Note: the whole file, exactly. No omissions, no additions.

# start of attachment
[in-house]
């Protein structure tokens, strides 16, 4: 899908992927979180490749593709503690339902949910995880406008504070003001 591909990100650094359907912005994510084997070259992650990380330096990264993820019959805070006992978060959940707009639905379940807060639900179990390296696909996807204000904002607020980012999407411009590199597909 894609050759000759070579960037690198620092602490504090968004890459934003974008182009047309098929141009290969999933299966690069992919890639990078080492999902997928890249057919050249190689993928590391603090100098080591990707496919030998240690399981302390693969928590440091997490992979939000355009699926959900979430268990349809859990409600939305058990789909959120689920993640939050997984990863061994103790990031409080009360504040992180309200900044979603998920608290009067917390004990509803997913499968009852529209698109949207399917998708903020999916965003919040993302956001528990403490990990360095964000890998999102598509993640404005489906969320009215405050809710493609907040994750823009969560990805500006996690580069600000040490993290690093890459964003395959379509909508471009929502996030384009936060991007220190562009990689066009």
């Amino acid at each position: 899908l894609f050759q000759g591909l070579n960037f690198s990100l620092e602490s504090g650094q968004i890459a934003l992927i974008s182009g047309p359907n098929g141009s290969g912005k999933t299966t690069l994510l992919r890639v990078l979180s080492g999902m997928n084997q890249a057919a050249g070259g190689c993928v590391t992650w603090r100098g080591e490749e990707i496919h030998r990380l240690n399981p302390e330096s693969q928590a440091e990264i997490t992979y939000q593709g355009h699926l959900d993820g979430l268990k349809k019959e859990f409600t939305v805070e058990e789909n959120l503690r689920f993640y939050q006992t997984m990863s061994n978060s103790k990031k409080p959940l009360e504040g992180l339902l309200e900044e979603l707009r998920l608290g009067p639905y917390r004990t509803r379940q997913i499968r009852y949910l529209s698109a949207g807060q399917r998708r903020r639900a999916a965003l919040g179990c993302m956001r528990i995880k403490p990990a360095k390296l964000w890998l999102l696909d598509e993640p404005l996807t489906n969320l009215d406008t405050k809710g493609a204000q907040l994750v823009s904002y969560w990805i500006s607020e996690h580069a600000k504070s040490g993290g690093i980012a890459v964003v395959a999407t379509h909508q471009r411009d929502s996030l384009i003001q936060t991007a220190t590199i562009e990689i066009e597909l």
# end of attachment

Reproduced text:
[in-house]
């Protein structure tokens, strides 16, 4: 899908992927979180490749593709503690339902949910995880406008504070003001 591909990100650094359907912005994510084997070259992650990380330096990264993820019959805070006992978060959940707009639905379940807060639900179990390296696909996807204000904002607020980012999407411009590199597909 894609050759000759070579960037690198620092602490504090968004890459934003974008182009047309098929141009290969999933299966690069992919890639990078080492999902997928890249057919050249190689993928590391603090100098080591990707496919030998240690399981302390693969928590440091997490992979939000355009699926959900979430268990349809859990409600939305058990789909959120689920993640939050997984990863061994103790990031409080009360504040992180309200900044979603998920608290009067917390004990509803997913499968009852529209698109949207399917998708903020999916965003919040993302956001528990403490990990360095964000890998999102598509993640404005489906969320009215405050809710493609907040994750823009969560990805500006996690580069600000040490993290690093890459964003395959379509909508471009929502996030384009936060991007220190562009990689066009």
């Amino acid at each position: 899908l894609f050759q000759g591909l070579n960037f690198s990100l620092e602490s504090g650094q968004i890459a934003l992927i974008s182009g047309p359907n098929g141009s290969g912005k999933t299966t690069l994510l992919r890639v990078l979180s080492g999902m997928n084997q890249a057919a050249g070259g190689c993928v590391t992650w603090r100098g080591e490749e990707i496919h030998r990380l240690n399981p302390e330096s693969q928590a440091e990264i997490t992979y939000q593709g355009h699926l959900d993820g979430l268990k349809k019959e859990f409600t939305v805070e058990e789909n959120l503690r689920f993640y939050q006992t997984m990863s061994n978060s103790k990031k409080p959940l009360e504040g992180l339902l309200e900044e979603l707009r998920l608290g009067p639905y917390r004990t509803r379940q997913i499968r009852y949910l529209s698109a949207g807060q399917r998708r903020r639900a999916a965003l919040g179990c993302m956001r528990i995880k403490p990990a360095k390296l964000w890998l999102l696909d598509e993640p404005l996807t489906n969320l009215d406008t405050k809710g493609a204000q907040l994750v823009s904002y969560w990805i500006s607020e996690h580069a600000k504070s040490g993290g690093i980012a890459v964003v395959a999407t379509h909508q471009r411009d929502s996030l384009i003001q936060t991007a220190t590199i562009e990689i066009e597909l």